16 facts about Thomas Schütte

By Gwylym Owen

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One of the most prominent artists of his generation, Thomas Schüttes includes figurative and architectural works that often explore themes of historical memory, internal struggles, and the frequent struggle for an unattainable utopian ideal. Peter Freeman, Inc. is pleased to present a new work by German artist Thomas Schütte, his first solo exhibition of new work in New York in seven years.

Working over the past five decades from a personal archive of small figural sculptures and architectural models, Schütte experiments with materials and techniques to create new interpretations of evolving ideas. The space serves as an archive of Schüttes’ works and an exhibition space for other contemporary sculptors. A student of Gerhard Richter at the Art Academy Düsseldorf in the 1970s, Schütte was one of the few figurative artists of his time. A student of Fritz Schwegler and Gerhard Richter at the Art Academy Düsseldorf, Thomas Schutte developed a very versatile artistic practice in the early 1970s, starting with minimalism and conceptual art.

In this exhibition, Schütte created figures larger than life, explored the tradition of modernist figurative sculpture, embraced the twisted female body, and presented a distortion of the grotesque in large steel products and small ceramic drawings. From 1973 to 1981, Schütte studied art with Katharina Fritsch at the Düsseldorf Art Academy, under the tutelage of Gerhard Richter, Fritz Schwegler, Daniel Buren and Benjamin Buchloh. Old Friends displayed a set of 12 photographic portraits of figurines, sculpted by artists using colorful FIMO materials available in toy stores. Inspired by the ugly old men he saw on the bus during his six-month art residency in Rome, as well as the local politicians and art managers who didn’t get along there, Shute portrayed these figures. Clay, cover their bodies with sticks and paper, and cover them with scraps of his clothes.

From the first architectural models, buildings and utilitarian designs to hypothetical memorials and ironic monuments, to figurative works of the last one and a half decades, his very rich range of works for this exhibition focuses on the possibilities inherent in the representation of the figure. … A solo exhibition of his work is planned for this summer at the Art Museum of Winterthur, which opens in June, and then visits the Museum of Grenoble and K21, Kunstsammlung Nordrhein-Westfalen, Düsseldorf. Often disturbing or uncomfortable, his sculptures feature distorted facial expressions and a vicious presence, exploring the role of artists in modern society.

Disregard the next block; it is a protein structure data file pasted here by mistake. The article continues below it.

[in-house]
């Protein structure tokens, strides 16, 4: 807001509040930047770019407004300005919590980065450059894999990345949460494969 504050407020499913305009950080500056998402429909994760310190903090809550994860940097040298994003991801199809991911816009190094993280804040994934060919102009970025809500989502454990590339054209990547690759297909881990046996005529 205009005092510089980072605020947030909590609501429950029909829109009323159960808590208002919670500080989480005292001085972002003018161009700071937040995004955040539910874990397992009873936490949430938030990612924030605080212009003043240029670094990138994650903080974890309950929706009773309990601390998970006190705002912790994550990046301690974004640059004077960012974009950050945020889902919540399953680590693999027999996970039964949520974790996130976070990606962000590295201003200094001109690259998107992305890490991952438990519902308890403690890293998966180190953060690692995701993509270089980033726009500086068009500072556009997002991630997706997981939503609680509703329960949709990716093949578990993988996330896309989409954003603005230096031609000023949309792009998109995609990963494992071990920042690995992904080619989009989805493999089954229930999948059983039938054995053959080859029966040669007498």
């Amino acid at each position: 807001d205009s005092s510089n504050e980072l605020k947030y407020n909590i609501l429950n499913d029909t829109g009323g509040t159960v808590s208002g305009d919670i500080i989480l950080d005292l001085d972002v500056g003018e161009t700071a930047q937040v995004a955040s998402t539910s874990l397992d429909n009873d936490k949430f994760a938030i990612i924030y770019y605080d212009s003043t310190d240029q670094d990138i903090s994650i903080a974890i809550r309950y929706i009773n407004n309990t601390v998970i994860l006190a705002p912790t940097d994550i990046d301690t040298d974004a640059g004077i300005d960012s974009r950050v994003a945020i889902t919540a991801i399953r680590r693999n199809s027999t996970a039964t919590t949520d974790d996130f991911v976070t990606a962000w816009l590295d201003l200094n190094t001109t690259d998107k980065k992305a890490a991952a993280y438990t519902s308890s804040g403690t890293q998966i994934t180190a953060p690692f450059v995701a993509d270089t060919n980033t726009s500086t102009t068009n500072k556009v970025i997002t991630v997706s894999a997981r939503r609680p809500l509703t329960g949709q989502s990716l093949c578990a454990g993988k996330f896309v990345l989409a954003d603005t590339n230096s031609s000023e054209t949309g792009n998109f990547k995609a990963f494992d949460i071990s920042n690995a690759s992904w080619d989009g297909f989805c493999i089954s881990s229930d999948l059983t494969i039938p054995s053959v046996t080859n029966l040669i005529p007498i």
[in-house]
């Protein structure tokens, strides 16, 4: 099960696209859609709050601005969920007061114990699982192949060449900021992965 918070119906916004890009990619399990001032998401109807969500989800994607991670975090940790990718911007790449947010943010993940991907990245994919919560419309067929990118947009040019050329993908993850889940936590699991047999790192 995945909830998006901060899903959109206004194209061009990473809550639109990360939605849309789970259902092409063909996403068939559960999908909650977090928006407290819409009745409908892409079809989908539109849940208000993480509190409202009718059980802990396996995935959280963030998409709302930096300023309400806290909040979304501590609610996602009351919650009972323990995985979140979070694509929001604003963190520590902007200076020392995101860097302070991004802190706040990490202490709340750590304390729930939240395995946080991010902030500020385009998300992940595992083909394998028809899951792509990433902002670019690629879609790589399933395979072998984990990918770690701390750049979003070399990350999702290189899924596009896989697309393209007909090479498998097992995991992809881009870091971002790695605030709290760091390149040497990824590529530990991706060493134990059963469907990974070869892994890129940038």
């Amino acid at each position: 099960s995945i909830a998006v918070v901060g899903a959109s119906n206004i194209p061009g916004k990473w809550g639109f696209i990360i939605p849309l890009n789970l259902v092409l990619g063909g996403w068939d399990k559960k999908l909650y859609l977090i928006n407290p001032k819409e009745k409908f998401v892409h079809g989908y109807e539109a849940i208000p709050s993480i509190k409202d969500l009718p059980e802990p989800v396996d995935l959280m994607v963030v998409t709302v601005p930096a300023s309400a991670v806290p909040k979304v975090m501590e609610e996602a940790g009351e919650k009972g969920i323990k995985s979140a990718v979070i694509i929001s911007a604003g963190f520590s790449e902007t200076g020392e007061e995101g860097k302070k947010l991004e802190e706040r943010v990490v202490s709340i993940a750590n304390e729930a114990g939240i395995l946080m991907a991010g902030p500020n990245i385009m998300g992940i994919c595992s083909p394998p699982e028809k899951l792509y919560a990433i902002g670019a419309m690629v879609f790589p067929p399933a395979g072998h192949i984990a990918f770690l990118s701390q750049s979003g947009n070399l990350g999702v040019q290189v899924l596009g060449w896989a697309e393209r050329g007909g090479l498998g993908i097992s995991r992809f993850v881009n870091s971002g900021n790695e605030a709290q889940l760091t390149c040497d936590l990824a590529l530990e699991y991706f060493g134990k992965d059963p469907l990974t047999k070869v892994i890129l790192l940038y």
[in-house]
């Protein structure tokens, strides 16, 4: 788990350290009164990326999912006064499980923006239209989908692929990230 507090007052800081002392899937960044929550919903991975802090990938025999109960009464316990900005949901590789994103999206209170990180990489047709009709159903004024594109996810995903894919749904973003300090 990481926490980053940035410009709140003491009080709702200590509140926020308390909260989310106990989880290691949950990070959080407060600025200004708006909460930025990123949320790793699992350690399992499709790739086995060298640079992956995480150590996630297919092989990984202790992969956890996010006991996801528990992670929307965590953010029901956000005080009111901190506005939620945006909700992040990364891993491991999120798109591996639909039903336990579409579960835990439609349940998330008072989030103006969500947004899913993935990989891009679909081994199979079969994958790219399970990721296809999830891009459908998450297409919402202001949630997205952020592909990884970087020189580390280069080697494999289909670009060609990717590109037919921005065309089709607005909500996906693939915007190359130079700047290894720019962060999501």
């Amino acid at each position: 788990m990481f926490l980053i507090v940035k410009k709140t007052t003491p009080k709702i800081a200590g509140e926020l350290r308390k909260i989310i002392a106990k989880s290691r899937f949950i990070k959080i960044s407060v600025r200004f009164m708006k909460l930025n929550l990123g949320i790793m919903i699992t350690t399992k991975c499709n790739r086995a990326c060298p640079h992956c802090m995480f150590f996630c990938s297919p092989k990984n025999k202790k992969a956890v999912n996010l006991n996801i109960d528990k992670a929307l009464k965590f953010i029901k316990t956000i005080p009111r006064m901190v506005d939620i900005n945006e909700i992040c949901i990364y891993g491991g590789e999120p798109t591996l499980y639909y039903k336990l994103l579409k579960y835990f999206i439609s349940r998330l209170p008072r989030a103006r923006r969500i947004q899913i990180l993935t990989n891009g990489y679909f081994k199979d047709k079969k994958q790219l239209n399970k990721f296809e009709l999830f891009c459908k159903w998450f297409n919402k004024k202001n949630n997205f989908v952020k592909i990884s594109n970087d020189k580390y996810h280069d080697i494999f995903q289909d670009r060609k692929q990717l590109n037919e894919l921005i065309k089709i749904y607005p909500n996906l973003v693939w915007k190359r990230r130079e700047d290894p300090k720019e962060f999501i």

In 2016, the artist held a large solo exhibition United Enemies at the Stockholms Moderna Museet, in the same year he opened the Sculpture Hall near Düsseldorf, an exhibition space for contemporary sculpture and a home for his work.

Thomas Schütte was born in 1954 in Oldenburg, Germany; lives and works in Dusseldorf. Schütte participated three times in the Documenta exhibition in Kassel; in 2005 he was awarded the Leone d’Oro Prize for Best Artist at the Venice Biennale. Men have also appeared in the sculptural heads of artists on numerous occasions, including in the 2006 Wichte (Dwarfs) series, in which eyeless authority figures are depicted in a group of glazed ceramic portraits that were individually created in an hour or less. His work is included in the permanent collections of major museums, including the Tate Modern, the Museum of Modern Art and the Art Institute of Chicago.

Key to it all, however, was a selection of more than 50 rarely shown sculptural models of Schütte, hand-crafted from 1973 to 2016, which served as the starting point for many of the works on display. Models for imaginary buildings have been part of Schüttes’ production from the very beginning of his career, but until recently they remained mostly fantasies and poetic reflections of the artist’s life and work.

His works have participated in document exhibitions many times and won the Golden Lion Award for Best Artist at the Venice Biennale in 2005. Her works explore the human condition, provide critical insights into social, cultural, and political issues, and visually eloquently comment on the hardships of memory, loss, and continuation of past memories. Among his classmates are many internationally renowned contemporary artists, including Thomas Raff (b.